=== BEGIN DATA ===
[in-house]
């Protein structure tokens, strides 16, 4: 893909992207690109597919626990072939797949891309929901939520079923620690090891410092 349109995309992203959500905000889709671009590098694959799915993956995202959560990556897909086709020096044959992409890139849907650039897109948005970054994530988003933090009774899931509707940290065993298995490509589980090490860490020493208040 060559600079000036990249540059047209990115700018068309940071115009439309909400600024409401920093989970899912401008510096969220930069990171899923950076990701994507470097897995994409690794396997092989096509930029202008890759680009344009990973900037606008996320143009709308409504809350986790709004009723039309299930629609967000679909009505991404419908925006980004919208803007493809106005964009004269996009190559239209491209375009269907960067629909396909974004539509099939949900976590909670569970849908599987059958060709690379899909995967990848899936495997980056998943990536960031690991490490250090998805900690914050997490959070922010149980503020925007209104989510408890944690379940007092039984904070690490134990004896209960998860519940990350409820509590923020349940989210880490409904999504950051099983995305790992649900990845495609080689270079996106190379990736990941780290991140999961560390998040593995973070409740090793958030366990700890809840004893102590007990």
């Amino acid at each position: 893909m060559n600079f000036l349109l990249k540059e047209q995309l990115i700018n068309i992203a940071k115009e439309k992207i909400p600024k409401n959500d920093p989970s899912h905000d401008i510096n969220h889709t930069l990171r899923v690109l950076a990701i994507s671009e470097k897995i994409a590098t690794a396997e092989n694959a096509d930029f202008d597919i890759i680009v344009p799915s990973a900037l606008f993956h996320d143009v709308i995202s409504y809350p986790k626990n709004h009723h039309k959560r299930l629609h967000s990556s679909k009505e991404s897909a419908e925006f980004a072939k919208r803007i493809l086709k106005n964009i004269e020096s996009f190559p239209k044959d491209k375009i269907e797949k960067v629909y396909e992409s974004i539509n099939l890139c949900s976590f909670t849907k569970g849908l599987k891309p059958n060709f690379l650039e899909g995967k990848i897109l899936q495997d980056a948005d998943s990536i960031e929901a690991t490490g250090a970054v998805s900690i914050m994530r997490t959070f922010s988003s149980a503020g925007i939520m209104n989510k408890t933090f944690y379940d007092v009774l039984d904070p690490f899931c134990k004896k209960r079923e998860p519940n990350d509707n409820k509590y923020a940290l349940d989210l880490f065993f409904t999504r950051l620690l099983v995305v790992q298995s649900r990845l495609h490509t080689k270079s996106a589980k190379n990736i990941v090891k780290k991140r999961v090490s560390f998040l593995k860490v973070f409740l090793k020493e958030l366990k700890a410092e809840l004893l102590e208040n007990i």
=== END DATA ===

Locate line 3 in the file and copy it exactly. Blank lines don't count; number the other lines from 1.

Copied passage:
């Amino acid at each position: 893909m060559n600079f000036l349109l990249k540059e047209q995309l990115i700018n068309i992203a940071k115009e439309k992207i909400p600024k409401n959500d920093p989970s899912h905000d401008i510096n969220h889709t930069l990171r899923v690109l950076a990701i994507s671009e470097k897995i994409a590098t690794a396997e092989n694959a096509d930029f202008d597919i890759i680009v344009p799915s990973a900037l606008f993956h996320d143009v709308i995202s409504y809350p986790k626990n709004h009723h039309k959560r299930l629609h967000s990556s679909k009505e991404s897909a419908e925006f980004a072939k919208r803007i493809l086709k106005n964009i004269e020096s996009f190559p239209k044959d491209k375009i269907e797949k960067v629909y396909e992409s974004i539509n099939l890139c949900s976590f909670t849907k569970g849908l599987k891309p059958n060709f690379l650039e899909g995967k990848i897109l899936q495997d980056a948005d998943s990536i960031e929901a690991t490490g250090a970054v998805s900690i914050m994530r997490t959070f922010s988003s149980a503020g925007i939520m209104n989510k408890t933090f944690y379940d007092v009774l039984d904070p690490f899931c134990k004896k209960r079923e998860p519940n990350d509707n409820k509590y923020a940290l349940d989210l880490f065993f409904t999504r950051l620690l099983v995305v790992q298995s649900r990845l495609h490509t080689k270079s996106a589980k190379n990736i990941v090891k780290k991140r999961v090490s560390f998040l593995k860490v973070f409740l090793k020493e958030l366990k700890a410092e809840l004893l102590e208040n007990i």